Bottoms does a good job of portraying Joe’s Norman Rockwell boyhood. After his injuries, the only reality he knows is his own consciousness, memories, and fantasies, all of which we see unfold. Even though the doctors claim he has “complete cerebral disconnection,” his mind is perfectly lucid and he feels utter despair at being a prisoner in what’s left of his body. Only a compassionate nurse (Diane Varsi) develops a silent bond with him. Eventually, through jerky movements of his head, Joe manages to communicate in Morse code, making two requests, both devastating but making perfect sense considering that life has become his worst enemy.
Johnny Got His Gun was shot by director of photography Jules Brenner with Panavision cameras and lenses on 35 mm film, finished photochemically, and presented in the aspect ratio of 1.66:1. The Imprint Films Blu-ray release features picture quality that’s sharp and well detailed. Hospital scenes were shot on color film but desaturated to black-and-white, while flashbacks and Joe’s fantasies remain in color. The flashbacks have a yellowish tint, with pasty flesh tones. The hospital scenes are somber, with dim light and pronounced shadows. Blacks are deep and velvety. The cinematography is fairly straightforward with only a single use each of a zoom, split screen, and a dreamlike image created by smearing Vaseline on the lens. In a few instances, characters completely disappear into blackness, a common stage lighting device. After a title sequence showing archival footage of World War I, the screen goes totally black for several seconds. Many scenes of Joe in the hospital resemble The Twilight Zone episode in which a woman, her face heavily bandaged, lies in bed in a darkened hospital room, hoping the surgery on her face was a success.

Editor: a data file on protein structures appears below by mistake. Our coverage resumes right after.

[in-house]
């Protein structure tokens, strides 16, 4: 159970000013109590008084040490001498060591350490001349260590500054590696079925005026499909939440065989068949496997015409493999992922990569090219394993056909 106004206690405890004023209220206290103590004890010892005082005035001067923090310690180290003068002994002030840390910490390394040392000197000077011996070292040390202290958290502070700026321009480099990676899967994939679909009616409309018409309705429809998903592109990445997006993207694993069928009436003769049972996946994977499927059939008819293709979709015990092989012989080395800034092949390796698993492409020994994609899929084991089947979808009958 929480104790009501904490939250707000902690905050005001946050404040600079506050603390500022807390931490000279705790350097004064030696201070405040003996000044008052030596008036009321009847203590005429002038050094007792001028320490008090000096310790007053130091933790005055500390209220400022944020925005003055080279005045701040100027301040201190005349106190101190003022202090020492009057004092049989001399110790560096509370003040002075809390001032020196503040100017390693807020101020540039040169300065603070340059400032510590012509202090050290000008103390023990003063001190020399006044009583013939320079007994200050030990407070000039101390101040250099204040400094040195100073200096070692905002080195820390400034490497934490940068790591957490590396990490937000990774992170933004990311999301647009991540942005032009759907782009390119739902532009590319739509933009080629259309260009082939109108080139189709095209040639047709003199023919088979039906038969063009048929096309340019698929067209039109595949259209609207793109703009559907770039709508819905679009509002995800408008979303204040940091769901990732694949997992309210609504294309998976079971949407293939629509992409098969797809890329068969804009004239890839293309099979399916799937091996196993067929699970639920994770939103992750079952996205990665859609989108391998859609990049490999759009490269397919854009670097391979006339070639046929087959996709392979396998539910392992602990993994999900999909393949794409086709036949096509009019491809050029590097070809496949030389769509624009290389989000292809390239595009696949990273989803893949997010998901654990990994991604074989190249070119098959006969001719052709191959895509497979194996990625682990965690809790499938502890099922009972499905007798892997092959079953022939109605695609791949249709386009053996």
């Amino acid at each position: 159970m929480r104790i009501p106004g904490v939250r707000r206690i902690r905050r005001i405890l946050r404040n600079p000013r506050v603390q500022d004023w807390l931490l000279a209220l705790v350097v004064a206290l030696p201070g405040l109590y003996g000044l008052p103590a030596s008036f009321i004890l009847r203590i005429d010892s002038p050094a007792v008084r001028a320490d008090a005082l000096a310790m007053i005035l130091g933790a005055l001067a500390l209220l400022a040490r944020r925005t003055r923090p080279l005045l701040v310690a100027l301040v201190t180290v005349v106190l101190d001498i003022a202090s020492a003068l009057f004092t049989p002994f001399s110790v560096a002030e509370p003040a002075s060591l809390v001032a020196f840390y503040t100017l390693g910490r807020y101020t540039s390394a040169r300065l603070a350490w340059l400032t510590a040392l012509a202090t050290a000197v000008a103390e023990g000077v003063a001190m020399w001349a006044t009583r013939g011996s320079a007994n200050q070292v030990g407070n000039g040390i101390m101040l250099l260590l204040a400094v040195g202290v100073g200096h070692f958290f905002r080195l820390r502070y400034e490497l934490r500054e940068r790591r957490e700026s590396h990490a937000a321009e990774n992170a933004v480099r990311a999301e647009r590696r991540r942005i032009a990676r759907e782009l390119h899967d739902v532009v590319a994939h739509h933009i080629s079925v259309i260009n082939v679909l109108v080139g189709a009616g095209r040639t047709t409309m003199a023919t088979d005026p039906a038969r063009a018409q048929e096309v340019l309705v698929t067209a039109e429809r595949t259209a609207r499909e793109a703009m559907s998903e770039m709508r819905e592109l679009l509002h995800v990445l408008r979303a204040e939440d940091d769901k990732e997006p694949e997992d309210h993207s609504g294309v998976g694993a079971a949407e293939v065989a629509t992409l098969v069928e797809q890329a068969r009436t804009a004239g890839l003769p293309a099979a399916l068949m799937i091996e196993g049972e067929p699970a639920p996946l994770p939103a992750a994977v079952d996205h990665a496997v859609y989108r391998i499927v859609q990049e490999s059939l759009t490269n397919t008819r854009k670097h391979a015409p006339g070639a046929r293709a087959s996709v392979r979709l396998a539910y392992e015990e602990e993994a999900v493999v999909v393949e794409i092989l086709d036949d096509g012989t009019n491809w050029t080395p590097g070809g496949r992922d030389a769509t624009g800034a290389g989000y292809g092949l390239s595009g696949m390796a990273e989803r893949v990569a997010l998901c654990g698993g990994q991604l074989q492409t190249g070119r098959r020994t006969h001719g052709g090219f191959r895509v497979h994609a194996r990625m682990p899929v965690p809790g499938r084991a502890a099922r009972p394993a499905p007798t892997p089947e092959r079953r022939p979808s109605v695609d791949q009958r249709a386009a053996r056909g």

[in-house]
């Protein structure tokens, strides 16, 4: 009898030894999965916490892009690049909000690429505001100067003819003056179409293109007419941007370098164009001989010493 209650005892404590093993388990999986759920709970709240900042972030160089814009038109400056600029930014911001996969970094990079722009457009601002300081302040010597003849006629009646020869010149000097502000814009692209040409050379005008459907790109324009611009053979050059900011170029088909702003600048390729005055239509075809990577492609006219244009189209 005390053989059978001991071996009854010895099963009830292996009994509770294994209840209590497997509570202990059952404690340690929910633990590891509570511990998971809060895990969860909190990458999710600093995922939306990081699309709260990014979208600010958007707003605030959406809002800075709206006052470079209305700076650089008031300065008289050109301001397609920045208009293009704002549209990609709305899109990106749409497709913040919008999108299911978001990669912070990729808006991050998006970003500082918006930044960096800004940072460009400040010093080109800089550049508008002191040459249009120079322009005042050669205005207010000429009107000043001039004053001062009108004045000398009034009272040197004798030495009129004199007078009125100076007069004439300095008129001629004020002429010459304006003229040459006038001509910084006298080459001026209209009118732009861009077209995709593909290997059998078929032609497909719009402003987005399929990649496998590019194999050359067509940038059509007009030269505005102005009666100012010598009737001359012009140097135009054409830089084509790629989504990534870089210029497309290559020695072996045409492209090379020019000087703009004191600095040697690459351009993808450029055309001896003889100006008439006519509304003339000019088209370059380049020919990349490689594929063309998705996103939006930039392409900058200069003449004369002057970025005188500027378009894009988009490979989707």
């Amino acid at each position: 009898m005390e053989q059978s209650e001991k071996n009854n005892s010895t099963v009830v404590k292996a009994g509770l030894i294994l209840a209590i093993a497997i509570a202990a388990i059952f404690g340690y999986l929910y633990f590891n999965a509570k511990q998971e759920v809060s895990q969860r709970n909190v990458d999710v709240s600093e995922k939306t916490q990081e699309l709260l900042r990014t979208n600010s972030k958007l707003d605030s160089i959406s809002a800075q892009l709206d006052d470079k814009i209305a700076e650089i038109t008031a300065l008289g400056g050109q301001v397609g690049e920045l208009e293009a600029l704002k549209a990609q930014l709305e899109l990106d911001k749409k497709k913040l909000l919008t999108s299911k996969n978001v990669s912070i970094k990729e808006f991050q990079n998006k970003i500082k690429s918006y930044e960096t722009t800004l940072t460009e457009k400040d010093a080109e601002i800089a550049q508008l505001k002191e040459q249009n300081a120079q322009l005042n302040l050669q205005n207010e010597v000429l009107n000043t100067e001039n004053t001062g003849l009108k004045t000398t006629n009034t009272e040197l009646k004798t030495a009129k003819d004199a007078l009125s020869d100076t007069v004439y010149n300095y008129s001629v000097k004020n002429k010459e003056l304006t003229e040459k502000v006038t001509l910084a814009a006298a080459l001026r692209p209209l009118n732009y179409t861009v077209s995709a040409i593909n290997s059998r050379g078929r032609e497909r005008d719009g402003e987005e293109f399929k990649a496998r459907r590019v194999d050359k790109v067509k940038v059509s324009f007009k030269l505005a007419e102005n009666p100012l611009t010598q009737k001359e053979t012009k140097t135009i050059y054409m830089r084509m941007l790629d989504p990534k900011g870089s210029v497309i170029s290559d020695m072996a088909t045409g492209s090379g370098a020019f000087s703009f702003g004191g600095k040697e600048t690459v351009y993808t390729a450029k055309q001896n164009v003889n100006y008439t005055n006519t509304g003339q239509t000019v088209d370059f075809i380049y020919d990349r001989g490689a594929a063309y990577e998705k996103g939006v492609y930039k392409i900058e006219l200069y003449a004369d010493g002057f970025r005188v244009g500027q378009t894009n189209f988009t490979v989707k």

The soundtrack is English 2.0 Dual Mono LPCM with optional subtitles in English SDH. Dialogue is clear, with doctors and military men discussing Joe’s injuries with detachment and a lack of empathy. Bottoms’ monologues communicate Joe’s thoughts when he no longer can. With his face unseen, his performance in the hospital scenes relies entirely on the emotions in his voice. A shell explodes, creating a loud boom, a heavy downpour turns the ground into mud, and period trucks, cars, and ambulances emit vintage engine sounds. Jerry Fielding’s music, with beautiful use of oboes and flutes, plays through most scenes and has a plaintive quality. A chorus of women’s voices adds depth. Occasionally there’s a repeating military drumbeat.